By Marianne Bonner. Business Insurance Expert
Marianne Bonner is a freelance writer and insurance consultant for the insurance industry. She is an industry veteran, having worked in the insurance business for three decades. You can reach her via email at email@example.com.
Twelve states in the U.S. currently have some type of no-fault automobile liability law. What is a no-fault law and how does it work?
No-fault auto insurance laws originated in the 1970s. They were designed to reduce litigation and administrative costs associated with auto liability claims. The idea was to eliminate or reduce tort claims. Victims of auto accidents would be indemnified for their injuries under their own insurance policies regardless of fault.
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None of the no-fault laws currently in effect entirely replaces the tort system. Under the tort system, an auto accident victim may recover damages for bodily injury or property damage by suing the person responsible for the accident.
There are three basic types of no-fault auto laws in the U.S.
These laws prohibit an injured party from filing a lawsuit unless the injury meets a specified threshold. The threshold may be a dollar amount or a verbal description. An example of a dollar amount threshold is $2,000.
If the threshold is $2,000, a person injured in an auto accident is barred from filing a lawsuit unless medical expenses from his or her injuries reach $2,000. In states with a verbal threshold, an injured person may file a lawsuit only if his or her injury is considered "serious". An injury may be deemed serious if it results in, say, death, a permanent disability or dismemberment.
Under a threshold-type law, an auto accident victim who has sustained an injury that does not meet the threshold must look to his or her own auto policy for compensation.
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The policy pays medical expenses and economic losses (such as loss of earnings) under a coverage called Personal Injury Protection or PIP. When an injury does not meet the threshold, the injured party may not file a lawsuit. Thus, he or she cannot recover for non-economic damages (pain and suffering).
An add-on-type law does not affect the right to file tort claims. Under an add-on law, PIP coverage is added onto the tort law coverage. This add-on coverage is mandatory in some states and voluntary in others.
A third type of no-fault law is the choice type. This type of law allows policyholders to choose between full tort coverage and limited tort coverage. The full tort coverage is more expensive than the limited tort variety. When the policyholder purchases a policy, he or she must choose between full tort and limited tort coverage. Under full tort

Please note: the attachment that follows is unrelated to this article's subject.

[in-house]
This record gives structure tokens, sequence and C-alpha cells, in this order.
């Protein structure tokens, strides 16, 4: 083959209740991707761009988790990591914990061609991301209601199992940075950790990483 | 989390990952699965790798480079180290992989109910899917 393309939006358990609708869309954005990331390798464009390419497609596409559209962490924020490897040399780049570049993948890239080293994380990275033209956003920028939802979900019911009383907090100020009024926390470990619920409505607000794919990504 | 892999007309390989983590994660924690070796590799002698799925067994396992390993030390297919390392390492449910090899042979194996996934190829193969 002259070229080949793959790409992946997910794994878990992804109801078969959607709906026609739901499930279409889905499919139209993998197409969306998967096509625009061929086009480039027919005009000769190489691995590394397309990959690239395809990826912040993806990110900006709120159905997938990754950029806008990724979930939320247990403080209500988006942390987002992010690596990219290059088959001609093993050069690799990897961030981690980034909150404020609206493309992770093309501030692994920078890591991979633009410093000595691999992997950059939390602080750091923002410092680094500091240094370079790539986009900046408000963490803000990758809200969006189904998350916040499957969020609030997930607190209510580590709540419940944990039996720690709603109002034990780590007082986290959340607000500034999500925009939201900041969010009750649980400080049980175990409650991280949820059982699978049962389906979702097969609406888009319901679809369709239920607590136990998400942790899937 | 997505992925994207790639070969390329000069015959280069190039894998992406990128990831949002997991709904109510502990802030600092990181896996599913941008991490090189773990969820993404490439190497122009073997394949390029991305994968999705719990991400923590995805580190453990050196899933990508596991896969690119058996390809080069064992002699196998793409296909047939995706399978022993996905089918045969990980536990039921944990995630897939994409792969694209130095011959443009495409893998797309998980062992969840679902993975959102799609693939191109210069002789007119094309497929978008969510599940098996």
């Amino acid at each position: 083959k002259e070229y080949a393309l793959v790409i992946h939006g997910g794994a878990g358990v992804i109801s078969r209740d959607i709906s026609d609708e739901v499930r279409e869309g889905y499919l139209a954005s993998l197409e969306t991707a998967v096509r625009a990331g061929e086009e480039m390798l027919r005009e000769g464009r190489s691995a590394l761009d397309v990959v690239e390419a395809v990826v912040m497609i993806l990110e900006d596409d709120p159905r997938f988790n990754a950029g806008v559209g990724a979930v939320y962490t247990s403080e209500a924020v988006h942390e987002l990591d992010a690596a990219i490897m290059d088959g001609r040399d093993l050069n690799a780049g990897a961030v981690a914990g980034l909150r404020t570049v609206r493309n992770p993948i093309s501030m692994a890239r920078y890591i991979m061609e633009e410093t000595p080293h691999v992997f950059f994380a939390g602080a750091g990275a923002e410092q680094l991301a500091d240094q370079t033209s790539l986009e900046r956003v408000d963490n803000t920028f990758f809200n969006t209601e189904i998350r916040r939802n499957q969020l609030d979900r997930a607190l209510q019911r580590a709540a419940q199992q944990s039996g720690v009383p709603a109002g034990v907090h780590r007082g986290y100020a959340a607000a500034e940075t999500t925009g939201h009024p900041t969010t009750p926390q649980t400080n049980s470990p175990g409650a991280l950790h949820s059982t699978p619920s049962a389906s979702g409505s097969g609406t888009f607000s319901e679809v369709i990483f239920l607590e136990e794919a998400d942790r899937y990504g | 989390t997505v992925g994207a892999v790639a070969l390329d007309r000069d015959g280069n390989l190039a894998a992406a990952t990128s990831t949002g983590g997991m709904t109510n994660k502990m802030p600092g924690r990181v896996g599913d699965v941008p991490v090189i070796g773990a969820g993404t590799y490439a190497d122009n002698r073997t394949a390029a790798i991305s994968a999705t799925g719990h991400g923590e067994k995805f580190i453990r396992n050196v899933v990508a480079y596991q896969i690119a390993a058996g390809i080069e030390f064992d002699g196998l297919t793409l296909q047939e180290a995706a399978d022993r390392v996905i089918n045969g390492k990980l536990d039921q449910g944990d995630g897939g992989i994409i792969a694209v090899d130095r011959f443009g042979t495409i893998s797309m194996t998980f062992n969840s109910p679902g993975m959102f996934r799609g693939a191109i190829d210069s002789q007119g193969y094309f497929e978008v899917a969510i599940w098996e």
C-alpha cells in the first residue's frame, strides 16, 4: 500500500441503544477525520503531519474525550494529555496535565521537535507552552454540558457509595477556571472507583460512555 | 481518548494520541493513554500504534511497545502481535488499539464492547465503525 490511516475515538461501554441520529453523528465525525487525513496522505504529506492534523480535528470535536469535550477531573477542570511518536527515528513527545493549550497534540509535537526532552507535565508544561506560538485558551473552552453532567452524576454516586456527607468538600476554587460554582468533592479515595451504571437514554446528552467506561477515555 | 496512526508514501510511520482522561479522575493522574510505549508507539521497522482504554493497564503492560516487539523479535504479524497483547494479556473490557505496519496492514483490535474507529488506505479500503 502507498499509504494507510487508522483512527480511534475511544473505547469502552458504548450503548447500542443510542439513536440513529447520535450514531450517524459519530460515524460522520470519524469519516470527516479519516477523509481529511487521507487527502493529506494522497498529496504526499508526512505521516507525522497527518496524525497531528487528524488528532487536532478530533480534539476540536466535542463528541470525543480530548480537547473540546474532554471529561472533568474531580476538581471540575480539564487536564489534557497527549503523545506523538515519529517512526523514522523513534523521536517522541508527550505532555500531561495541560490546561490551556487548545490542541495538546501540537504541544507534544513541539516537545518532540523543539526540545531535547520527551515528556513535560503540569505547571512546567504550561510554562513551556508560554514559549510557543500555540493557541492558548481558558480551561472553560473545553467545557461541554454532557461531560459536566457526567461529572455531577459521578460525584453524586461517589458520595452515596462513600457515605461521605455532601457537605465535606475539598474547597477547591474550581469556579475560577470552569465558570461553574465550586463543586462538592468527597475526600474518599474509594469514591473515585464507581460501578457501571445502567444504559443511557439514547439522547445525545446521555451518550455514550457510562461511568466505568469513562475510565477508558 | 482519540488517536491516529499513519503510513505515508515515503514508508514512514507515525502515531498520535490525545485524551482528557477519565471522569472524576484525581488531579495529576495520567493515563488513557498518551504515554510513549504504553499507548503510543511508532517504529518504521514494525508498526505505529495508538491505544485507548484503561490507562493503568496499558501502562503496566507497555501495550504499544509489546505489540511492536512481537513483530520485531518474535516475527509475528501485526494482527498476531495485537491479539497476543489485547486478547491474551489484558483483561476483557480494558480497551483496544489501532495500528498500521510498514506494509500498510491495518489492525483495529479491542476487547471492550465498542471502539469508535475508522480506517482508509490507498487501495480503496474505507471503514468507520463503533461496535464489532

coverage, an injured motorist can sue for economic and non-economic damages. Under limited tort coverage, an injured party may sue only for economic damages that exceed the limits of his or her PIP coverage. Kentucky, Pennsylvania and New Jersey have choice no-fault laws.
No-Fault Coverage Under a Commercial Auto Policy
No-fault coverage is provided under a commercial auto policy by adding the applicable state PIP endorsement. For no-fault to be covered, a covered auto designation symbol must be listed in the declarations next to "No-fault Coverage." Under the standard commercial auto policy, the number "5" is used to provide automatic coverage for autos you own that are required to have no-fault benefits in the state where they are garaged. If no-fault coverage is optional in your state, then another symbol should be used. One option is "2," which covers all autos you own.
Personal Injury Protection Coverage
PIP coverage is similar to Auto Medical Payments but broader. Like Medical Payments, PIP covers medical, surgical, diagnostic, x-ray, hospital and other expenses that are necessary for treatment of an injury sustained in an auto accident. Like Auto Medical Payments, PIP also covers funeral expenses if an insured dies. Here are some other expenses that may be covered under PIP but are not covered under Auto Medical Expense Coverage.
- Rehabilitation. Covers the cost of treatment (such as physical therapy) for rehabilitation. May include occupational rehabilitation.
- Replacement Services. Covers expenses incurred to obtain services from an outside source (other than a family member). These are unpaid services, such as housework or childcare, which the insured performed himself or herself before the accident.
- Loss of Income and Replacement Services for Survivors PIP generally covers loss of income sustained by survivors as a result of the insured's death from an auto accident. Some states also cover the cost of hiring someone to perform services formerly provided by the deceased.
- Loss of Income Covers income the insured has lost as a result of the accident. Income loss is usually replaced at less than 100%.
PIP typically applies to you (the named insured) and any resident family member who is injured while occupying any auto or while a pedestrian. It also covers anyone else who is occupying a covered auto.
Finally, a person who is eligible for benefits under PIP may have access to other types of coverage such as workers compensation or health insurance. These other coverages may overlap with PIP. Each state has its own rules as to which coverage applies first. Some states allow insurance buyers to decide whether PIP or health insurance will apply as primary coverage. PIP coverage should be cheaper when it applies as excess coverage over health insurance.